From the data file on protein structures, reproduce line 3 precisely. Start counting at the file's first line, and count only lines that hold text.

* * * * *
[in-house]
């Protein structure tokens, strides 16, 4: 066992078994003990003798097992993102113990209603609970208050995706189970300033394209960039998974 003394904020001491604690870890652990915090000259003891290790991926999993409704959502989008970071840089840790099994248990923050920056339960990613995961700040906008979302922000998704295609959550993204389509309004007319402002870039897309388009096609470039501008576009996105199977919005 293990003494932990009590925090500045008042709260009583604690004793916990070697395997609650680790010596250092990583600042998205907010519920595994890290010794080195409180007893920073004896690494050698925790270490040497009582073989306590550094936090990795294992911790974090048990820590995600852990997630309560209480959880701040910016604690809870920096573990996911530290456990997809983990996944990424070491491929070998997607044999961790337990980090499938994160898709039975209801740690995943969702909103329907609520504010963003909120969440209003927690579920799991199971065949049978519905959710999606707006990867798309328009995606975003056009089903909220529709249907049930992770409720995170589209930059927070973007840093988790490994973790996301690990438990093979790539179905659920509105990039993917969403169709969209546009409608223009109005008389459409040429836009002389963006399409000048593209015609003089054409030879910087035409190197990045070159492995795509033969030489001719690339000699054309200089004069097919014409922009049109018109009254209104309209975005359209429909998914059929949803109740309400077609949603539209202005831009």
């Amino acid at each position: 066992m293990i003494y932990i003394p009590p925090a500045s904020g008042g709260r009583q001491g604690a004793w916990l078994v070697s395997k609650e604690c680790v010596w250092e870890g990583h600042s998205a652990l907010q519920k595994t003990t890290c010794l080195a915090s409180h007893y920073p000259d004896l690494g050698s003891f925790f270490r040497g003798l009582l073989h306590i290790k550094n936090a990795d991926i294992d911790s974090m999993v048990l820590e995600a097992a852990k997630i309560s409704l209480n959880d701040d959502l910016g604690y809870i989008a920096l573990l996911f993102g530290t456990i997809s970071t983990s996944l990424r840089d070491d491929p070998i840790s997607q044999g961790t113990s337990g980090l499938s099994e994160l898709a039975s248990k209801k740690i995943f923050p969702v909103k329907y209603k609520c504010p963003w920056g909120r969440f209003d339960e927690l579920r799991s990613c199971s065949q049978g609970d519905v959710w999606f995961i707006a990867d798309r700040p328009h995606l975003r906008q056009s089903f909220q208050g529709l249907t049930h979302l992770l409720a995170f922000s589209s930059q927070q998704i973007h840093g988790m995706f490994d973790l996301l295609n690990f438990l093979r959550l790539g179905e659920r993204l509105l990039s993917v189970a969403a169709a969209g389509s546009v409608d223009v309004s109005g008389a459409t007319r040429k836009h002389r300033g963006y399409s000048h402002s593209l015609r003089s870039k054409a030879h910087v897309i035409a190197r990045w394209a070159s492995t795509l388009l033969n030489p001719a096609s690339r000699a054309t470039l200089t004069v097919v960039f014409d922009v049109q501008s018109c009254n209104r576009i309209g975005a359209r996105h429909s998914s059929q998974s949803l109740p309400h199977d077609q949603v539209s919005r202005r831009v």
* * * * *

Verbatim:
């Amino acid at each position: 066992m293990i003494y932990i003394p009590p925090a500045s904020g008042g709260r009583q001491g604690a004793w916990l078994v070697s395997k609650e604690c680790v010596w250092e870890g990583h600042s998205a652990l907010q519920k595994t003990t890290c010794l080195a915090s409180h007893y920073p000259d004896l690494g050698s003891f925790f270490r040497g003798l009582l073989h306590i290790k550094n936090a990795d991926i294992d911790s974090m999993v048990l820590e995600a097992a852990k997630i309560s409704l209480n959880d701040d959502l910016g604690y809870i989008a920096l573990l996911f993102g530290t456990i997809s970071t983990s996944l990424r840089d070491d491929p070998i840790s997607q044999g961790t113990s337990g980090l499938s099994e994160l898709a039975s248990k209801k740690i995943f923050p969702v909103k329907y209603k609520c504010p963003w920056g909120r969440f209003d339960e927690l579920r799991s990613c199971s065949q049978g609970d519905v959710w999606f995961i707006a990867d798309r700040p328009h995606l975003r906008q056009s089903f909220q208050g529709l249907t049930h979302l992770l409720a995170f922000s589209s930059q927070q998704i973007h840093g988790m995706f490994d973790l996301l295609n690990f438990l093979r959550l790539g179905e659920r993204l509105l990039s993917v189970a969403a169709a969209g389509s546009v409608d223009v309004s109005g008389a459409t007319r040429k836009h002389r300033g963006y399409s000048h402002s593209l015609r003089s870039k054409a030879h910087v897309i035409a190197r990045w394209a070159s492995t795509l388009l033969n030489p001719a096609s690339r000699a054309t470039l200089t004069v097919v960039f014409d922009v049109q501008s018109c009254n209104r576009i309209g975005a359209r996105h429909s998914s059929q998974s949803l109740p309400h199977d077609q949603v539209s919005r202005r831009v």